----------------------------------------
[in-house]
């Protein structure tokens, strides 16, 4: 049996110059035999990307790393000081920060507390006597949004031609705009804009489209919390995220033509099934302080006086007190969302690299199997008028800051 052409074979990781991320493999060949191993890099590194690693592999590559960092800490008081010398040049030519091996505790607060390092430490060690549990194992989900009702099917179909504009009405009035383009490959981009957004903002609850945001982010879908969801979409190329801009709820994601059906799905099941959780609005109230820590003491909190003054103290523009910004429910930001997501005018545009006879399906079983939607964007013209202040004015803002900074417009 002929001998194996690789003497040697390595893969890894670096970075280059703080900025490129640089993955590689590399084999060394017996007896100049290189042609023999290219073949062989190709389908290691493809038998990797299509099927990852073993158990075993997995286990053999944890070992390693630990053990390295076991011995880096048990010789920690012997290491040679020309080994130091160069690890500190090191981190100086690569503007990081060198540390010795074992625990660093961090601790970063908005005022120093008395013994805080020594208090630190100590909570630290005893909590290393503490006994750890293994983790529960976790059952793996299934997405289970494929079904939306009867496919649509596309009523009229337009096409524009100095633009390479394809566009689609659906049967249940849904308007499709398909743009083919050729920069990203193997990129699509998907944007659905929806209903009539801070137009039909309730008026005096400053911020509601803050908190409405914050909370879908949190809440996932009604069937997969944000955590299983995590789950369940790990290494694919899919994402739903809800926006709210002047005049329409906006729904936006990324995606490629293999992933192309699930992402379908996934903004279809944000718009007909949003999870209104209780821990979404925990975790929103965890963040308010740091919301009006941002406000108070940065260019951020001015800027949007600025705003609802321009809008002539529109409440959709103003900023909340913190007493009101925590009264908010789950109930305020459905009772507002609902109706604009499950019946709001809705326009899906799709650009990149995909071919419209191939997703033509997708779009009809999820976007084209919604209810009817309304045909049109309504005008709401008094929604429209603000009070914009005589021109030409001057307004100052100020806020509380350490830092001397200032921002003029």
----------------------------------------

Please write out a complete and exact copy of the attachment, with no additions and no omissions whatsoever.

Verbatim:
[in-house]
């Protein structure tokens, strides 16, 4: 049996110059035999990307790393000081920060507390006597949004031609705009804009489209919390995220033509099934302080006086007190969302690299199997008028800051 052409074979990781991320493999060949191993890099590194690693592999590559960092800490008081010398040049030519091996505790607060390092430490060690549990194992989900009702099917179909504009009405009035383009490959981009957004903002609850945001982010879908969801979409190329801009709820994601059906799905099941959780609005109230820590003491909190003054103290523009910004429910930001997501005018545009006879399906079983939607964007013209202040004015803002900074417009 002929001998194996690789003497040697390595893969890894670096970075280059703080900025490129640089993955590689590399084999060394017996007896100049290189042609023999290219073949062989190709389908290691493809038998990797299509099927990852073993158990075993997995286990053999944890070992390693630990053990390295076991011995880096048990010789920690012997290491040679020309080994130091160069690890500190090191981190100086690569503007990081060198540390010795074992625990660093961090601790970063908005005022120093008395013994805080020594208090630190100590909570630290005893909590290393503490006994750890293994983790529960976790059952793996299934997405289970494929079904939306009867496919649509596309009523009229337009096409524009100095633009390479394809566009689609659906049967249940849904308007499709398909743009083919050729920069990203193997990129699509998907944007659905929806209903009539801070137009039909309730008026005096400053911020509601803050908190409405914050909370879908949190809440996932009604069937997969944000955590299983995590789950369940790990290494694919899919994402739903809800926006709210002047005049329409906006729904936006990324995606490629293999992933192309699930992402379908996934903004279809944000718009007909949003999870209104209780821990979404925990975790929103965890963040308010740091919301009006941002406000108070940065260019951020001015800027949007600025705003609802321009809008002539529109409440959709103003900023909340913190007493009101925590009264908010789950109930305020459905009772507002609902109706604009499950019946709001809705326009899906799709650009990149995909071919419209191939997703033509997708779009009809999820976007084209919604209810009817309304045909049109309504005008709401008094929604429209603000009070914009005589021109030409001057307004100052100020806020509380350490830092001397200032921002003029």